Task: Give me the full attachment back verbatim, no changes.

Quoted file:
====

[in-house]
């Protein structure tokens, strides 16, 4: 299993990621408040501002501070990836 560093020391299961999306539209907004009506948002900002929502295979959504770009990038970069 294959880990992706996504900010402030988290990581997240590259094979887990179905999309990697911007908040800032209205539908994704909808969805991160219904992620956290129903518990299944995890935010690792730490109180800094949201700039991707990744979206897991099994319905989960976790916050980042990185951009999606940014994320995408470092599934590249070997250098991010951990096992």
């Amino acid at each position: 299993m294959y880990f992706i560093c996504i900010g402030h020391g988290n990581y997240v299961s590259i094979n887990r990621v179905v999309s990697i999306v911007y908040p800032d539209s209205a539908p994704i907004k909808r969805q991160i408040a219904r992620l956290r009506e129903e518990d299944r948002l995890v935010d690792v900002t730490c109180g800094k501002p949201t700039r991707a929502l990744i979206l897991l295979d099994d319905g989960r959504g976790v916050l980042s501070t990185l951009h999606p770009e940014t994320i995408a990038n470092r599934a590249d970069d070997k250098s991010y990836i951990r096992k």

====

[in-house]
């Protein structure tokens, strides 16, 4: 299993990621408040501002501070990836 560093020391299961999306539209907004009506948002900002929502295979959504770009990038970069 294959880990992706996504900010402030988290990581997240590259094979887990179905999309990697911007908040800032209205539908994704909808969805991160219904992620956290129903518990299944995890935010690792730490109180800094949201700039991707990744979206897991099994319905989960976790916050980042990185951009999606940014994320995408470092599934590249070997250098991010951990096992």
């Amino acid at each position: 299993m294959y880990f992706i560093c996504i900010g402030h020391g988290n990581y997240v299961s590259i094979n887990r990621v179905v999309s990697i999306v911007y908040p800032d539209s209205a539908p994704i907004k909808r969805q991160i408040a219904r992620l956290r009506e129903e518990d299944r948002l995890v935010d690792v900002t730490c109180g800094k501002p949201t700039r991707a929502l990744i979206l897991l295979d099994d319905g989960r959504g976790v916050l980042s501070t990185l951009h999606p770009e940014t994320i995408a990038n470092r599934a590249d970069d070997k250098s991010y990836i951990r096992k």